To many people, scorpions on the land is distressing thought. Few knows that scorpions can also be found in the sea or more correctly, the beach. Most of the following information is extracted from 'Biology of Scorpions' by Polis. At least 10 species of scorpions (Polis) can be found on the beach. Above the high tide line on some beaches, it is found to have abundant scorpion life mainly of the Centruroides sp. Scorpions like Vaejovis littoralis can be found among the Sargassum algae while Opistopthalmus litoralis lives un scrapes and under driftwood along Skeleton Coast of Africa. Most of these scorpions are small and pose no threat to human except perhaps for some Centruroides sp.

Astronomers/ navigators:

Glittering stars of the sky. Is there by chance a Scorpius out there?

Most scorpions shows some sort of homing ability. A few scorpions despite their poor vision has been demonstrated to orient by the lights of the stars and moon (astromenotaxis). Scorpions have some of the most light sensitive vision amongst animals.
Other scorpions may navigate by wind direction.  I postulate that chemical trails and substrate quality may be useful markers in their navigation.

Prolonged Pregnancy:
Despite their short lifespan compared to human and other many other mammals (refer to what is scorpion: age), the female scorpion carries the 'babies' for a very long time. According to many studies summed up by Polis, the average gestation period (from mating to giving birth)for Buthids is 5.4 months while that for non-Buthids is 11.4 months. For Opisthacanthus spp, it can be as long as 18 months. If their lifespan works out to be 5 years and takes 3 years to mature, then female Opisthacanthus spp. would be pregnant more than half their mature lifespan. When compared to human's average lifespan of 60-70 years and gestation of 9 months, it is very long indeed.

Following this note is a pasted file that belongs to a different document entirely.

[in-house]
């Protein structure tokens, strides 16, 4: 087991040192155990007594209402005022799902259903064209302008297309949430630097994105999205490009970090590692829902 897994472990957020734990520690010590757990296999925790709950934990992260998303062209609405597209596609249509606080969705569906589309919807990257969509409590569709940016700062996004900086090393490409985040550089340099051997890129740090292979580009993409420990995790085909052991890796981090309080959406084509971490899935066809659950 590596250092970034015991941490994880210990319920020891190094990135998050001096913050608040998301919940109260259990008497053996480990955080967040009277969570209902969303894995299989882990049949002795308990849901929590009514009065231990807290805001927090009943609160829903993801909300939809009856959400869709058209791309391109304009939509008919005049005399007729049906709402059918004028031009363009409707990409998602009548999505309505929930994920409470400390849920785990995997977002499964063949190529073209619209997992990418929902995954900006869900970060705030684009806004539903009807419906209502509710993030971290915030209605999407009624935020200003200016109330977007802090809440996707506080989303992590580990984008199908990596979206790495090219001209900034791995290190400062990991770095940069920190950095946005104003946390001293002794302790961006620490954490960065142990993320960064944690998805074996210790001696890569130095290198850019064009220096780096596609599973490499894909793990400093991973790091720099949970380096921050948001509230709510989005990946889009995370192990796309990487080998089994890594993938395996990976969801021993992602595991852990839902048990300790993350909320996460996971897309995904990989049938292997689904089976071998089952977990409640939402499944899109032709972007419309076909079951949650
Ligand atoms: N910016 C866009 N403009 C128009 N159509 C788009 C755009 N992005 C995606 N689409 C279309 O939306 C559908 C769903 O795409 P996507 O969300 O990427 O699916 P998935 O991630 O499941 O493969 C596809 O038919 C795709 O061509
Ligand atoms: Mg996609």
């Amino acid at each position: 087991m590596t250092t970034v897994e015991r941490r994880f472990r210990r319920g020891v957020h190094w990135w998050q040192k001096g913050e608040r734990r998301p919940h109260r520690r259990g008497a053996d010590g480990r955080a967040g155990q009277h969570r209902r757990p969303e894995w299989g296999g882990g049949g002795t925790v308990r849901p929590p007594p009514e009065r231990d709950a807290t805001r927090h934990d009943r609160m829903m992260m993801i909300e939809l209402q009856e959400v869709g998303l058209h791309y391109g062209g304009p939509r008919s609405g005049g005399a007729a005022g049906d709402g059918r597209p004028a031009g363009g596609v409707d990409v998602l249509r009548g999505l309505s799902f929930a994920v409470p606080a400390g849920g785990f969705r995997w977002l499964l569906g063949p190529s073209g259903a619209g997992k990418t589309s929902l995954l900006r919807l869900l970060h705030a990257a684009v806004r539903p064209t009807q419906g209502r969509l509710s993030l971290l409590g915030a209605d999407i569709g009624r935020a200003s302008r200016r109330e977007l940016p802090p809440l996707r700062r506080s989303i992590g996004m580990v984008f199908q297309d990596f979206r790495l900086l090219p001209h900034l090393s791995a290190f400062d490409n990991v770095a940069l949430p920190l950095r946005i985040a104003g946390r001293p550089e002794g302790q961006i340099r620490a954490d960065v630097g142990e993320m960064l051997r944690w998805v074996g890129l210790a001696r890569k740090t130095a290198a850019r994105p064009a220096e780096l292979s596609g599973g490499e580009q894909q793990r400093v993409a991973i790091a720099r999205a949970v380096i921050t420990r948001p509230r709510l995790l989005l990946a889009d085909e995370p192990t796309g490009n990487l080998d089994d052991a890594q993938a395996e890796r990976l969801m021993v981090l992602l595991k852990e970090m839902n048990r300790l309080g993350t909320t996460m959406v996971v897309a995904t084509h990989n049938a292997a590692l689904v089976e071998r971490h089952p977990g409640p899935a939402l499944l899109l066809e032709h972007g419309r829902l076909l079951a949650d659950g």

The female Hadogenes spp. is found to have a parturition period (labour) of 240 hours (William 1971)!! Mothers of our species (man) would surely recoil in horror at the thought of such long labour. However, parturition period of others is generally much less. (an hour to a few days).

Accessories 101:
Perhaps due to its morbid appeal, a number of accessories has found its way into homes. This includes keychains, paperweights, decorations, toys, flourescent nightlight items and even candies. Below is part of this bewildering array.  Collection of uncommon species for this trade is to be strongly discouraged.

accessories2.jpg (20036 bytes)

Accessories.jpg (18990 bytes)
For those with taste for the exotic items.  Maybe the candy
on the top right whet up your apetite....

Many more interesting discoveries awaits us in the study of scorpions. With the advent of DNA (deoxyribonucleic acid) and genetic studies(still in the progress by Lorenzo Prendini et al, pers. comm.) , the understanding of scorpions may leap frog to a higher level. The list above is selected on personal bias and represents a small fraction of what is interesting about scorpions.